If you have a lousy signal you're just averaging bad data.

Edited by briansnat
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If you have a good signal, let your GPS settle for a minute or two, mark your coords and you're good to go.

Depends on the unit. You'd get wild readings with a SporTrak doing that. You need to let it settle.

 

I set the unit over the cache and let it settle for a few minutes. Then break the averaging and put it back. Wait 15 to 30 minutes depending of the cover and satellite configuration, then mark. I've achieved .001 repeatability with this method.

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If you have a good signal, let your GPS settle for a minute or two, mark your coords and you're good to go.

Depends on the unit. You'd get wild readings with a SporTrak doing that. You need to let it settle.

 

I set the unit over the cache and let it settle for a few minutes. Then break the averaging and put it back. Wait 15 to 30 minutes depending of the cover and satellite configuration, then mark. I've achieved .001 repeatability with this method.

I believe the settle part was settled.

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I think any averaging, unless your unit automatically does it for you, is a waste of time.

 

You take all that time, for what? So your coords are 6 feet off instead of 12? Big deal. 6 feet is not going

to make any difference to the searcher.

 

I averaged for my first 10 hides. Haven't for the next 190+. There was no little difference

in accuracy between the caches I averaged and those I didn't. In fact one of the few caches I own that

consistently had complaints about coordinates was one where I averaged.

 

If you have a good signal, let your GPS settle for a minute or two, mark your coords and you're good to go.

 

With 104 hides, I take one waypoint reading, and it has worked fine for me.

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If you have a good signal, let your GPS settle for a minute or two, mark your coords and you're good to go.

Depends on the unit. You'd get wild readings with a SporTrak doing that. You need to let it settle.

 

I set the unit over the cache and let it settle for a few minutes. Then break the averaging and put it back. Wait 15 to 30 minutes depending of the cover and satellite configuration, then mark. I've achieved .001 repeatability with this method.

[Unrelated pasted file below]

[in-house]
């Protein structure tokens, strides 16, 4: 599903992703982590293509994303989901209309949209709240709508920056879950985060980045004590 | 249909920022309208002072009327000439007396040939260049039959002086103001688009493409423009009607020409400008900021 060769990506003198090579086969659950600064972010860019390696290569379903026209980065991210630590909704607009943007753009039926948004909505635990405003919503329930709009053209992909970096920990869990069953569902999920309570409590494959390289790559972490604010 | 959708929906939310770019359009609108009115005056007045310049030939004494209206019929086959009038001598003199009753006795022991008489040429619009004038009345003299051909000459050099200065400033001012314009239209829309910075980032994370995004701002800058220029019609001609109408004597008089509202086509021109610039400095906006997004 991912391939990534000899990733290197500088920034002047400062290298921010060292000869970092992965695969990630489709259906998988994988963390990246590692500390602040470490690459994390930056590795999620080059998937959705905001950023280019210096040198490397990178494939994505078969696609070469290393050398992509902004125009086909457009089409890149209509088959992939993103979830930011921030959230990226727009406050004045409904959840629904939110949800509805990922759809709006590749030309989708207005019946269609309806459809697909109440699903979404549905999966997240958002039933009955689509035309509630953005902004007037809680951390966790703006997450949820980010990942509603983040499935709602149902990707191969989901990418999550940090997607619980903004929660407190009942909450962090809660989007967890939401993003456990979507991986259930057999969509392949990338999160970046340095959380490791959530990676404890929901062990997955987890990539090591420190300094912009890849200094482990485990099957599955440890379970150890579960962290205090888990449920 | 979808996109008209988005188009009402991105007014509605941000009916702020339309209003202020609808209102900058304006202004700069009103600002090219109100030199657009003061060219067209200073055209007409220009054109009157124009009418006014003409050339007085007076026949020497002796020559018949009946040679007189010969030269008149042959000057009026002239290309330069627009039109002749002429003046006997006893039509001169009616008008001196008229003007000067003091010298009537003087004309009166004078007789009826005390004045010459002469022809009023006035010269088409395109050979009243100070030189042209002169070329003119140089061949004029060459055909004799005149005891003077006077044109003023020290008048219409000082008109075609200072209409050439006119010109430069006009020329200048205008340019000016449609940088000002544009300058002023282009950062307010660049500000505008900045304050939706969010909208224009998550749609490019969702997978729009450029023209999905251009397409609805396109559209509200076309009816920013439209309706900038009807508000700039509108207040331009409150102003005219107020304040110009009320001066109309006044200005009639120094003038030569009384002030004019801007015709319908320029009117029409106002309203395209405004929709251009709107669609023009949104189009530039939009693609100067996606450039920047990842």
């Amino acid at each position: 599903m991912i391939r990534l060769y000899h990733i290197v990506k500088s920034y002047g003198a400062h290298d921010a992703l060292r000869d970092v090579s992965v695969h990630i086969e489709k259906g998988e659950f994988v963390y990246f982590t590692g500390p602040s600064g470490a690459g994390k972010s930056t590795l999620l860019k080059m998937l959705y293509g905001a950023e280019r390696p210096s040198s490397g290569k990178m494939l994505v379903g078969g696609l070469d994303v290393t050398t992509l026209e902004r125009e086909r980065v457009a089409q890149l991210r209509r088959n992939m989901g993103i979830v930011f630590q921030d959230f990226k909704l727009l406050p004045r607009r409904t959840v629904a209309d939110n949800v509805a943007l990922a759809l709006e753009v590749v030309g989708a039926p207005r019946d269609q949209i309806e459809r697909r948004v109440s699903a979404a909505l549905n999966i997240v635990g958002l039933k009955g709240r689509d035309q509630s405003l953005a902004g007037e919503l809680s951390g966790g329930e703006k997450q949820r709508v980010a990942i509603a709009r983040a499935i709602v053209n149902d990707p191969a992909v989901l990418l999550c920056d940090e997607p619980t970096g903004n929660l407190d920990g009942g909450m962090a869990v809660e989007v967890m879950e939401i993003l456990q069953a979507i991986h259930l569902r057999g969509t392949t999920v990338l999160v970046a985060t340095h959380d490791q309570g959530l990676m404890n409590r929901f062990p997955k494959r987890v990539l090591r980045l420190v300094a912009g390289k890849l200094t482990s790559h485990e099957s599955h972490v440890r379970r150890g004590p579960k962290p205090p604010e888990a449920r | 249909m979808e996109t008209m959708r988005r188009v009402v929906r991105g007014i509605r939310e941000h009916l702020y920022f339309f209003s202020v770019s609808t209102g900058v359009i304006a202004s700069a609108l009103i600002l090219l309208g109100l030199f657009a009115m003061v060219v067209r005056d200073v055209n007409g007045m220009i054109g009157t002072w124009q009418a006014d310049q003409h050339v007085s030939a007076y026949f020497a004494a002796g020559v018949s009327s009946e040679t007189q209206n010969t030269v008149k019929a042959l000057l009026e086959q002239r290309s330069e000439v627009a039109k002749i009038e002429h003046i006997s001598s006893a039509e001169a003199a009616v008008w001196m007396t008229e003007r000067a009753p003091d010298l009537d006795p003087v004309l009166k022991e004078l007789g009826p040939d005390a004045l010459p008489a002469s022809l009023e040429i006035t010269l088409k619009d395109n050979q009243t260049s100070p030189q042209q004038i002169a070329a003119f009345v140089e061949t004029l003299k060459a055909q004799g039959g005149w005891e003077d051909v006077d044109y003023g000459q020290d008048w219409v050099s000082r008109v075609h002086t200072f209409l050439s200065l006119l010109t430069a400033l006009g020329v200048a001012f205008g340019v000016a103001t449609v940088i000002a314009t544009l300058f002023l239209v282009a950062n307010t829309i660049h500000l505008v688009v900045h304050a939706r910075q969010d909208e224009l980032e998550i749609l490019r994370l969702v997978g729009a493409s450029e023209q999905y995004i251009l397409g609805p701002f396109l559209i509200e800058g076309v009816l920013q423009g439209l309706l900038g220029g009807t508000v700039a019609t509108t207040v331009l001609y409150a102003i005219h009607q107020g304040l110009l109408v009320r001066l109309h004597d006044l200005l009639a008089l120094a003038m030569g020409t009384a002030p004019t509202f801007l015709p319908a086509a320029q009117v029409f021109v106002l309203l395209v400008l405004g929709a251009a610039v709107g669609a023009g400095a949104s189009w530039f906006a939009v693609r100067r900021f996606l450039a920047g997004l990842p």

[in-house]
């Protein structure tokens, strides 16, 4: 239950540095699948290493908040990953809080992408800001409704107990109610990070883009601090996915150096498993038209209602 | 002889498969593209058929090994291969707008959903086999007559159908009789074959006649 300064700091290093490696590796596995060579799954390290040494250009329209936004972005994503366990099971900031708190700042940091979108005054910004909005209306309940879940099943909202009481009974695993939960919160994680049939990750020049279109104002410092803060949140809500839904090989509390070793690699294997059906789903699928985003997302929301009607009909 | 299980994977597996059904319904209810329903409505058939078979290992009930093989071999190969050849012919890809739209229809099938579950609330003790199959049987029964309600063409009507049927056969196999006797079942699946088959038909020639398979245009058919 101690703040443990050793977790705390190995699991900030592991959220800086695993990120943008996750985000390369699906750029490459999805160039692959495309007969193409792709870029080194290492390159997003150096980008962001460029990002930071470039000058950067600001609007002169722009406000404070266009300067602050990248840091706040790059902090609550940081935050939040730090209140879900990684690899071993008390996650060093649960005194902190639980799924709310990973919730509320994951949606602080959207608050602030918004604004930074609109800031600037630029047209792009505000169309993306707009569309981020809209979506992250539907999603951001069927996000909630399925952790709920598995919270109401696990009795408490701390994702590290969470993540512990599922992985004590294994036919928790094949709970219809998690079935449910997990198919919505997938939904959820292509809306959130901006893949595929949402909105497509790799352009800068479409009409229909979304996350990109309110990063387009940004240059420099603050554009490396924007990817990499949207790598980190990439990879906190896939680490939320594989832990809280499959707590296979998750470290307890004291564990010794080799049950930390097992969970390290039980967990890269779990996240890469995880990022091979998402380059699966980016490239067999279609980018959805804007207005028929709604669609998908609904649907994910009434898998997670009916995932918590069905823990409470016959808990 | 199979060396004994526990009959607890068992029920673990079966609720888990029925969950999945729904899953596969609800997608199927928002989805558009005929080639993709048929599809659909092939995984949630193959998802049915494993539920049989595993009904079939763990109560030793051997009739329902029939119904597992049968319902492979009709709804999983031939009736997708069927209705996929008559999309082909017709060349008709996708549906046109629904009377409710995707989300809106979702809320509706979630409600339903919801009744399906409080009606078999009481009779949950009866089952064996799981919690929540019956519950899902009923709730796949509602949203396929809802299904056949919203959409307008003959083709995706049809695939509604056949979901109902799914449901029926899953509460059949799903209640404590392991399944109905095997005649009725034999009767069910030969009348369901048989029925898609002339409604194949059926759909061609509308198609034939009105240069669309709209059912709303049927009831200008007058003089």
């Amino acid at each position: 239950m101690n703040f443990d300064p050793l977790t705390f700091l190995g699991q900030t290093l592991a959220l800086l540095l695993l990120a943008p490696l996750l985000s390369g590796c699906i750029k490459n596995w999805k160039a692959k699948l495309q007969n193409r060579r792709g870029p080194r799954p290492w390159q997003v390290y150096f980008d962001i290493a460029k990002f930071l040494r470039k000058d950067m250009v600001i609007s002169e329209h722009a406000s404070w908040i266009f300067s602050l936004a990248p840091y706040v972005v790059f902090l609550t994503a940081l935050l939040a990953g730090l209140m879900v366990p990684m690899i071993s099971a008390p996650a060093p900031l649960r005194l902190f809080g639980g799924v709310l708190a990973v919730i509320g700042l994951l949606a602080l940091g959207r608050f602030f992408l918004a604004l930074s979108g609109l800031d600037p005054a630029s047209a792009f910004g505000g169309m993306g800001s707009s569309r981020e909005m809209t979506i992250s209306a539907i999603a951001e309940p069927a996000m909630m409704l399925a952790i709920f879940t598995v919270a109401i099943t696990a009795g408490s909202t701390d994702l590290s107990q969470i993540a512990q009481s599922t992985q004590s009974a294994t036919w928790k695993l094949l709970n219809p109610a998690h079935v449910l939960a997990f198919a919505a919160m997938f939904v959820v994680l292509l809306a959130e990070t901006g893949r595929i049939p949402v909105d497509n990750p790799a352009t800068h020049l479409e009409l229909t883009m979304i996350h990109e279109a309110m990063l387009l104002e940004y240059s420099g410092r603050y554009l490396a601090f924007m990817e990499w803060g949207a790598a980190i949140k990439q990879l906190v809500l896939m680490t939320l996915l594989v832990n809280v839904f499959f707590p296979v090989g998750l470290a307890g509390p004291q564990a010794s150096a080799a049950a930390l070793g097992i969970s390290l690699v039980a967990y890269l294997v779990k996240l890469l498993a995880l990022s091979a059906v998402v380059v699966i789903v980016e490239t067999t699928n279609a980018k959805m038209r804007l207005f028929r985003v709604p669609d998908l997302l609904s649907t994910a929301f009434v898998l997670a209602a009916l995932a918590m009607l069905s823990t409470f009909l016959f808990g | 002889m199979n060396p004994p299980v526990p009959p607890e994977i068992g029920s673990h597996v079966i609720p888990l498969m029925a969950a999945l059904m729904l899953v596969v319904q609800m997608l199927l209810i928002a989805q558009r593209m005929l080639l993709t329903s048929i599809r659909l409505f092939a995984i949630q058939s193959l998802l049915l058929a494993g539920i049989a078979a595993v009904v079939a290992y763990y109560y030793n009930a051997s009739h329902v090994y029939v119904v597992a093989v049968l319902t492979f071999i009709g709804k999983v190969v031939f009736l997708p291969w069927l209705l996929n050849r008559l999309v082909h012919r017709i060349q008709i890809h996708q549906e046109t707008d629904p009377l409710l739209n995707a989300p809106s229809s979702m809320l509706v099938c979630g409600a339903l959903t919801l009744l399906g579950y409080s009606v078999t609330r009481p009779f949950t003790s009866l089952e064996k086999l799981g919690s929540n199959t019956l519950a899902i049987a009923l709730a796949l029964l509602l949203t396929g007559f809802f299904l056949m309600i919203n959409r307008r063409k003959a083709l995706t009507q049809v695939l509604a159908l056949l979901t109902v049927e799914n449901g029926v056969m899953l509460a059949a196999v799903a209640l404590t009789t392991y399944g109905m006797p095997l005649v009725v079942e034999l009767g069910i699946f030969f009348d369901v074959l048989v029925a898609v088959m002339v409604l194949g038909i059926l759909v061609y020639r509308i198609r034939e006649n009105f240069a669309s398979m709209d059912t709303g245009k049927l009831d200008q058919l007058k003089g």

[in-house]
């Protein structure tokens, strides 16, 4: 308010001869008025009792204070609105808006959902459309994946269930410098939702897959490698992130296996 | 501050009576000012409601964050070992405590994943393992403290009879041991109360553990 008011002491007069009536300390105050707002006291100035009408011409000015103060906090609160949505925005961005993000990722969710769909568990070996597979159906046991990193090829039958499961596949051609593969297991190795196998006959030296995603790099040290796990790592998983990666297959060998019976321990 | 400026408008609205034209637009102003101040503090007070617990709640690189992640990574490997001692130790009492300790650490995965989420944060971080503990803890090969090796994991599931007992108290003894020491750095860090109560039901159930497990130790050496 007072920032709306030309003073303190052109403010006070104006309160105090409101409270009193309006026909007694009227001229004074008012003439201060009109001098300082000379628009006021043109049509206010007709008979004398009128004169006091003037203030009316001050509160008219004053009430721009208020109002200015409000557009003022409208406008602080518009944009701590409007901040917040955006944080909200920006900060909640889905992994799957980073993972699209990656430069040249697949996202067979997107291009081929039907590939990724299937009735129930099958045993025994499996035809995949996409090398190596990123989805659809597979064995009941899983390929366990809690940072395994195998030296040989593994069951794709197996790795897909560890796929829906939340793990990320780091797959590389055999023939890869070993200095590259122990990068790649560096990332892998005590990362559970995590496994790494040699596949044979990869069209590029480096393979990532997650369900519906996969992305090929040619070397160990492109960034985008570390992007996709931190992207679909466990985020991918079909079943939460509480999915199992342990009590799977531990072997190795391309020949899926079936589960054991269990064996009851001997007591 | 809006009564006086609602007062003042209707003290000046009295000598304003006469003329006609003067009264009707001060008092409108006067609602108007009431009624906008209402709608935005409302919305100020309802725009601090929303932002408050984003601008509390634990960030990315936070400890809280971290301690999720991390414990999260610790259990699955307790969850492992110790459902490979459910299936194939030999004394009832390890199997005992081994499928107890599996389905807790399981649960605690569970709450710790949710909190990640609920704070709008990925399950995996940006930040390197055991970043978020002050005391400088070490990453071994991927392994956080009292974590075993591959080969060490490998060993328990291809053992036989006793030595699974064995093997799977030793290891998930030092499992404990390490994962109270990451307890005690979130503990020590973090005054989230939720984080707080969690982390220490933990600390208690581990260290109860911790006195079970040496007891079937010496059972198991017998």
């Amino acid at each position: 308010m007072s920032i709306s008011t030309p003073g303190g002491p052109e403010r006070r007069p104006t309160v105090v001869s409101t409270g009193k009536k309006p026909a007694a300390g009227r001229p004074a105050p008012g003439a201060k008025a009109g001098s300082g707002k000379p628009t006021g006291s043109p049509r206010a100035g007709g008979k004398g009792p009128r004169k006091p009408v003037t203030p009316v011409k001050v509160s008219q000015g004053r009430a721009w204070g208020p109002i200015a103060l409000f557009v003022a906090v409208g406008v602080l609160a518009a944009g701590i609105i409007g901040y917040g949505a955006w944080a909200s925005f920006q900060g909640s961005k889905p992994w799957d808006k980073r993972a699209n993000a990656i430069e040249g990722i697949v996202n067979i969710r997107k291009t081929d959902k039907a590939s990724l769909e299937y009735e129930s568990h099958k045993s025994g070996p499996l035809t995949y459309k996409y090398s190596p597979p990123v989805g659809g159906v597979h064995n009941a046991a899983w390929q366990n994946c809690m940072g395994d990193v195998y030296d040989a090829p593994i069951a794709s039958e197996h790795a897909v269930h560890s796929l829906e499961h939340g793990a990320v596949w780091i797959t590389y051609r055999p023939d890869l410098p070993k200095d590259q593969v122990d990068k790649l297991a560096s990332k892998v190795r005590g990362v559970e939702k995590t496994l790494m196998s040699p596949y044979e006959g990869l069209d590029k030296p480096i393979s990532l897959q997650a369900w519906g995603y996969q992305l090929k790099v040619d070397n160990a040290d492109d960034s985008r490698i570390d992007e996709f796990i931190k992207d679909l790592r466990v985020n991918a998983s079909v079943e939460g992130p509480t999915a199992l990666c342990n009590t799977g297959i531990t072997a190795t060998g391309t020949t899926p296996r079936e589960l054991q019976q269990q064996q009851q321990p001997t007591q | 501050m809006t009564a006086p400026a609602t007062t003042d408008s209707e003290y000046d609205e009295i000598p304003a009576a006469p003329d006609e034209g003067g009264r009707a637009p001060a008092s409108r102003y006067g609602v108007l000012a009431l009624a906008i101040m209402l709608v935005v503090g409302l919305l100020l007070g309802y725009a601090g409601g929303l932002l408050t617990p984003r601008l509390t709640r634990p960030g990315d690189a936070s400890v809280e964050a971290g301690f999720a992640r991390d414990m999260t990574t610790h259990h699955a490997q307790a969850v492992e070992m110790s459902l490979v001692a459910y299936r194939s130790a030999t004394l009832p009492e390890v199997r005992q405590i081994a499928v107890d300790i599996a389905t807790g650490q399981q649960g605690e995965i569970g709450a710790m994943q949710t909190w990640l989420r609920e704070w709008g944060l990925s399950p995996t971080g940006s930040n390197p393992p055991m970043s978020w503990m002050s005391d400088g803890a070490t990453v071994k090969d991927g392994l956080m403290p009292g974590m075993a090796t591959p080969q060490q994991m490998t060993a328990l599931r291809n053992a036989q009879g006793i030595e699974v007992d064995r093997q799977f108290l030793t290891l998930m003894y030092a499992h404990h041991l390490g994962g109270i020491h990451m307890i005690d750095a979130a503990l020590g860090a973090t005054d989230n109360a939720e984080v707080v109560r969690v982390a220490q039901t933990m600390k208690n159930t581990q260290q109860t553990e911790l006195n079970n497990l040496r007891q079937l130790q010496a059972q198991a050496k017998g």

I believe the settle part was settled.

Takes more than a minute or two for either of mine to settle. :P

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If you have a good signal, let your GPS settle for a minute or two, mark your coords and you're good to go.

Depends on the unit. You'd get wild readings with a SporTrak doing that. You need to let it settle.

 

I set the unit over the cache and let it settle for a few minutes. Then break the averaging and put it back. Wait 15 to 30 minutes depending of the cover and satellite configuration, then mark. I've achieved .001 repeatability with this method.

I believe the settle part was settled.

Takes more than a minute or two for either of mine to settle. :P

Buy a Garmin or bring a larger lunch. :D

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I think any averaging, unless your unit automatically does it for you, is a waste of time.

 

You take all that time, for what? So your coords are 6 feet off instead of 12? Big deal. 6 feet is not going

to make any difference to the searcher.

 

I averaged for my first 10 hides. Haven't for the next 190+. There was no little difference

in accuracy between the caches I averaged and those I didn't. In fact one of the few caches I own that

consistently had complaints about coordinates was one where I averaged.

 

If you have a good signal, let your GPS settle for a minute or two, mark your coords and you're good to go.

I agree. I think good signal, settling and fresh batteries is the most important factors. My average reading seldom ever changes whenever I've done those there things.
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If you have a good signal, let your GPS settle for a minute or two, mark your coords and you're good to go.

Depends on the unit. You'd get wild readings with a SporTrak doing that. You need to let it settle.